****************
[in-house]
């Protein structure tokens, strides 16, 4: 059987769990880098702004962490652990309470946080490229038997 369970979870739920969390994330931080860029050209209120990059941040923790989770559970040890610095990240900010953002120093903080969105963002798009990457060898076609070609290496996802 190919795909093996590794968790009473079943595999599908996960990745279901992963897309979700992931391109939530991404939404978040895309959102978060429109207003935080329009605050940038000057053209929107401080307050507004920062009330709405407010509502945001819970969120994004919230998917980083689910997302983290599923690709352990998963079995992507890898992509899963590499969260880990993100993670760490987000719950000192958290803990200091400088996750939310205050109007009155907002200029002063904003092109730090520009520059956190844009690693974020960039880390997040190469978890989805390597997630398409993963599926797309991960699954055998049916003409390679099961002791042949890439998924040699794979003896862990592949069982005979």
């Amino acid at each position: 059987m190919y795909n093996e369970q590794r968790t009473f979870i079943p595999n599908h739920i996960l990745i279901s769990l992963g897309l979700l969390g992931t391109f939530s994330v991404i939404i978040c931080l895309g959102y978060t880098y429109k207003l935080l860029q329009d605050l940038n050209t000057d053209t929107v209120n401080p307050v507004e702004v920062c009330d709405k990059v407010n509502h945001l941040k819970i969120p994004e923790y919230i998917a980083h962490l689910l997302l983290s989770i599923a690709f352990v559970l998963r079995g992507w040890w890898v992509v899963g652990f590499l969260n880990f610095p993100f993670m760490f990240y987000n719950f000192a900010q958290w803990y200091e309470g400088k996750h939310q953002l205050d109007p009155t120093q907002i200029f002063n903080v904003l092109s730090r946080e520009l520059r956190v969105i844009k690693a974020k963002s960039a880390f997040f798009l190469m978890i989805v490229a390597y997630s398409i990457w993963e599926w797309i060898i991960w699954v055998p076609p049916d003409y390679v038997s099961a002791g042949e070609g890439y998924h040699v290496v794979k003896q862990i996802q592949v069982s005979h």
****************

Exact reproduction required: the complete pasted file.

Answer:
[in-house]
């Protein structure tokens, strides 16, 4: 059987769990880098702004962490652990309470946080490229038997 369970979870739920969390994330931080860029050209209120990059941040923790989770559970040890610095990240900010953002120093903080969105963002798009990457060898076609070609290496996802 190919795909093996590794968790009473079943595999599908996960990745279901992963897309979700992931391109939530991404939404978040895309959102978060429109207003935080329009605050940038000057053209929107401080307050507004920062009330709405407010509502945001819970969120994004919230998917980083689910997302983290599923690709352990998963079995992507890898992509899963590499969260880990993100993670760490987000719950000192958290803990200091400088996750939310205050109007009155907002200029002063904003092109730090520009520059956190844009690693974020960039880390997040190469978890989805390597997630398409993963599926797309991960699954055998049916003409390679099961002791042949890439998924040699794979003896862990592949069982005979």
């Amino acid at each position: 059987m190919y795909n093996e369970q590794r968790t009473f979870i079943p595999n599908h739920i996960l990745i279901s769990l992963g897309l979700l969390g992931t391109f939530s994330v991404i939404i978040c931080l895309g959102y978060t880098y429109k207003l935080l860029q329009d605050l940038n050209t000057d053209t929107v209120n401080p307050v507004e702004v920062c009330d709405k990059v407010n509502h945001l941040k819970i969120p994004e923790y919230i998917a980083h962490l689910l997302l983290s989770i599923a690709f352990v559970l998963r079995g992507w040890w890898v992509v899963g652990f590499l969260n880990f610095p993100f993670m760490f990240y987000n719950f000192a900010q958290w803990y200091e309470g400088k996750h939310q953002l205050d109007p009155t120093q907002i200029f002063n903080v904003l092109s730090r946080e520009l520059r956190v969105i844009k690693a974020k963002s960039a880390f997040f798009l190469m978890i989805v490229a390597y997630s398409i990457w993963e599926w797309i060898i991960w699954v055998p076609p049916d003409y390679v038997s099961a002791g042949e070609g890439y998924h040699v290496v794979k003896q862990i996802q592949v069982s005979h």